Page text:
Newspaper article Evening Gazette (Middlesbrough, England)

The 21st Century's C5

Newspaper article Evening Gazette (Middlesbrough, England)

The 21st Century's C5

Article excerpt

Byline: gary BAINBRIDGE One man's struggle with the 21st century Follow Gary on Twitter: @Gary_Bainbridge or email him at

IAM not terribly good at predicting the future, which is why I am having to write this now, rather than ruling over you all on my golden throne while my houseboy, Piers Morgan, brings me a Twix straight from the fridge.

As far as I know I have only predicted the future successfully twice in my life, apart from the occasional lucky coin toss.

The first time was when I convinced my parents to opt for a VHS video recorder rather than Betamax, even though the quality of the Betamax images was arguably better.

The second time was when I saw a Sinclair C5 in the wild and realised that it was not going to catch on.

For those of you too young or too old to remember the Sinclair C5, I will explain.

Sir Clive Sinclair was the British Steve Jobs. He made wildly popular computers and then decided to diversify. But rather than going into music devices and phones and things that people want, he went into vehicle manufacture.

He created the Sinclair C5, a sort of low-slung battery-powered bucket on three wheels which could transport a single person - all its owners were single - at breakneck speeds of up to 15 miles per hour, as long as it was going downhill.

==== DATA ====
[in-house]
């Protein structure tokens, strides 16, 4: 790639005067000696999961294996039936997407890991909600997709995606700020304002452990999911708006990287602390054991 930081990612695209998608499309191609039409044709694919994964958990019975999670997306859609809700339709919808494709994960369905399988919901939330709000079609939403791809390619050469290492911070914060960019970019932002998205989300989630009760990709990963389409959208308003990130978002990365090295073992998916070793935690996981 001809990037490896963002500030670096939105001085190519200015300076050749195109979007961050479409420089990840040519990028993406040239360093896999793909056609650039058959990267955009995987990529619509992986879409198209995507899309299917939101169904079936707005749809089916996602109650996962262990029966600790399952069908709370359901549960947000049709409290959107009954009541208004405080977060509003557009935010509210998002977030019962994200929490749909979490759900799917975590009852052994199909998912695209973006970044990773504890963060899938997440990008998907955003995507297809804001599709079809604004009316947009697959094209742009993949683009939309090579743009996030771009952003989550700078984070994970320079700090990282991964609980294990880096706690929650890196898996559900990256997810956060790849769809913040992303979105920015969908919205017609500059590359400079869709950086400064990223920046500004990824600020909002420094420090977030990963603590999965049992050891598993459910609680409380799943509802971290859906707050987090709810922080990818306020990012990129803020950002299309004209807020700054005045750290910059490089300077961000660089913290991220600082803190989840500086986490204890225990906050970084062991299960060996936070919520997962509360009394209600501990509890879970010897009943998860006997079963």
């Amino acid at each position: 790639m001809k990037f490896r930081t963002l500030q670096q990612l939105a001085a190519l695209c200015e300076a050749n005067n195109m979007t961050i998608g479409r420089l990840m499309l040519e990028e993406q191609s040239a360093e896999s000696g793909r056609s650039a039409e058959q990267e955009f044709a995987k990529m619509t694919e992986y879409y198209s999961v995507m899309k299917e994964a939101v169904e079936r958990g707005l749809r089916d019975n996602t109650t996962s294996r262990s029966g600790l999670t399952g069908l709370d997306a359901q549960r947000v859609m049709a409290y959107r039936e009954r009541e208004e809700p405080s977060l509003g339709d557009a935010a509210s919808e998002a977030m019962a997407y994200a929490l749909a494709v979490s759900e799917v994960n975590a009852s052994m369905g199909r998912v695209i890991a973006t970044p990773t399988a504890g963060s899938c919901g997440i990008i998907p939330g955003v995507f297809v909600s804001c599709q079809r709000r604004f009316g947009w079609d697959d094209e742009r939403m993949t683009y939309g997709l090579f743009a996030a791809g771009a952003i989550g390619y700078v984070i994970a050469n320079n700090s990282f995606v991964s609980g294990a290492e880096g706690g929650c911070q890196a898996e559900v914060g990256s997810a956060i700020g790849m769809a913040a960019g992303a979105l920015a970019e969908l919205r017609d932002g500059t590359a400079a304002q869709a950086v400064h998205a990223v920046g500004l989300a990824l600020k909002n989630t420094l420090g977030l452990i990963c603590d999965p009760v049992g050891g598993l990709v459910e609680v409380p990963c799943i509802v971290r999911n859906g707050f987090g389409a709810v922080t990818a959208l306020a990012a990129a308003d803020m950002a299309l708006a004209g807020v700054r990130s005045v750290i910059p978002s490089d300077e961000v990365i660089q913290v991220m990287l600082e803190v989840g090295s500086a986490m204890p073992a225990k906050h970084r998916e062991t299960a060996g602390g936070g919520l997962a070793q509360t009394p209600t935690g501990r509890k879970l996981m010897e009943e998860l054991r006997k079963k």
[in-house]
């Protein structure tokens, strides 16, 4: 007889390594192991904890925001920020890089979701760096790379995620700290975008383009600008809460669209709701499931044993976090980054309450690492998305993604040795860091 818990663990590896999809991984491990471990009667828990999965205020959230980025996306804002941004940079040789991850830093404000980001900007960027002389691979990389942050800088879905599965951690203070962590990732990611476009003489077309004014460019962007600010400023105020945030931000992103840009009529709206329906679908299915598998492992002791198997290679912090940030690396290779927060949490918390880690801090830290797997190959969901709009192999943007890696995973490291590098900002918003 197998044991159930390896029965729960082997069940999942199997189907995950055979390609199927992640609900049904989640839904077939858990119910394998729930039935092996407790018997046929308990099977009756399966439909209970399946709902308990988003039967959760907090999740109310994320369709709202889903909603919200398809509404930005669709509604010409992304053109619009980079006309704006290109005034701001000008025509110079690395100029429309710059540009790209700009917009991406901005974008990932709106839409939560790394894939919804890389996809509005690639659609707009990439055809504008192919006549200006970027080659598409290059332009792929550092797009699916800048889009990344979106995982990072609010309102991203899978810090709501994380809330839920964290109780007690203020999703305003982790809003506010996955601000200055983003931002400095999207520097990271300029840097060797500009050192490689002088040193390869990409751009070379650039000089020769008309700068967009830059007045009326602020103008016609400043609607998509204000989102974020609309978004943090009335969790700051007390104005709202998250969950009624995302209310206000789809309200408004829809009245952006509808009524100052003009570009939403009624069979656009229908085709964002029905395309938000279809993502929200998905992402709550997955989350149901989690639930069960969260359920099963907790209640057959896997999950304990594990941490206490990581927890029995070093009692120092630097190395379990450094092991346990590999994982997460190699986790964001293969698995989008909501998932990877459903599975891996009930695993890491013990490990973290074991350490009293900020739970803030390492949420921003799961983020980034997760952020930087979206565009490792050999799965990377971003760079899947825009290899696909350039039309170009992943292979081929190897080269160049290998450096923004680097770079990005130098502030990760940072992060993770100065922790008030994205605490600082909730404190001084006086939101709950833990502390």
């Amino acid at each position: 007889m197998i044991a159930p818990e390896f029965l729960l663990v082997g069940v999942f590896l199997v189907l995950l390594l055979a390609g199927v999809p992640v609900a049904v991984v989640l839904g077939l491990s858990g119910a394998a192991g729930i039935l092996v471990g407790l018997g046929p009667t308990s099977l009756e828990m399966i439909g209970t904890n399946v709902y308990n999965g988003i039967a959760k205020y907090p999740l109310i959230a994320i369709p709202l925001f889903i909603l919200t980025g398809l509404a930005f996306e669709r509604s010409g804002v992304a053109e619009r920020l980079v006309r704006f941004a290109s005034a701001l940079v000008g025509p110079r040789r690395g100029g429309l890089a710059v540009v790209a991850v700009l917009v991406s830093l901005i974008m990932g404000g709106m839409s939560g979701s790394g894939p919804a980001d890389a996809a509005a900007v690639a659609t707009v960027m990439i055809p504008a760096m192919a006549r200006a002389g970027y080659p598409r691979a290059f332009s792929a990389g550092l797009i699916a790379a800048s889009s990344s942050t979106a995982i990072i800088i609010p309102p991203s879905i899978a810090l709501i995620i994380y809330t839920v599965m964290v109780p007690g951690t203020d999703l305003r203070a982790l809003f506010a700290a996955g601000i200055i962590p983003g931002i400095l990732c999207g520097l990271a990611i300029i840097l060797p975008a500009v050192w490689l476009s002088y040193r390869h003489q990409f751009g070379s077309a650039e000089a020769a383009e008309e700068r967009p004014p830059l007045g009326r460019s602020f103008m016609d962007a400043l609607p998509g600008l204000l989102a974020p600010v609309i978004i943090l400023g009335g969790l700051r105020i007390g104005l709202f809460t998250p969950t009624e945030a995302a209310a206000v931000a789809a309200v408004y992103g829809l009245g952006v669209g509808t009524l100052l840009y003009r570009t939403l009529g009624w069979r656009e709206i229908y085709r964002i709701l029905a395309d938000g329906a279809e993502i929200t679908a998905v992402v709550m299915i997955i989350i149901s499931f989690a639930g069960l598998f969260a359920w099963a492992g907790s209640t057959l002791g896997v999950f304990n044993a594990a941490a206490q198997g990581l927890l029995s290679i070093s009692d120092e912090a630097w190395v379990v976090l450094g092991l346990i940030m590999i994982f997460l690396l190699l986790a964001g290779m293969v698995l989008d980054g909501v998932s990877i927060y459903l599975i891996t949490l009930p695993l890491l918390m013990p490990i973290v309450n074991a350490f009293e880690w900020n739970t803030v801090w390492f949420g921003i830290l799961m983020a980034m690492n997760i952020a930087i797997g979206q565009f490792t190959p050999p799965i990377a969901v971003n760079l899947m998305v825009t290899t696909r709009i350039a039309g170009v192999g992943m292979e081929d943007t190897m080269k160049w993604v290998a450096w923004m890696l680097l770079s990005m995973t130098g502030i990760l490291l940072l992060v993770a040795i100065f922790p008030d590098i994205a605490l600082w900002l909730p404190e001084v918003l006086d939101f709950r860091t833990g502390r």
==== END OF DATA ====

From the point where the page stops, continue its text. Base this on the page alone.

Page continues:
If it was going uphill, the driver had to help the battery out by pedalling.

One Friday night, soon after its launch, my cousin bashed on our front door.

"There's a C5 coming down the road! Quick!" he said.

I undid the laces of the shoes I had kicked off earlier, put the shoes on, tied the laces again, looked for my keys, and then ran the hundred or so metres to the main road. In that time, the C5 had made its way from one set of traffic lights to the next.

And that was the moment when I realised that the Sinclair C5 was not going to catch on. I saw that it was a solution to a problem that literally nobody had.

Nobody had ever thought: "I want to go from A to B very slowly, in a way that maximises my exposure to danger, the weather, and ridicule.

"What I really need is an ingenious device which combines all the disadvantages of the milk float with all the disadvantages of the bicycle. …

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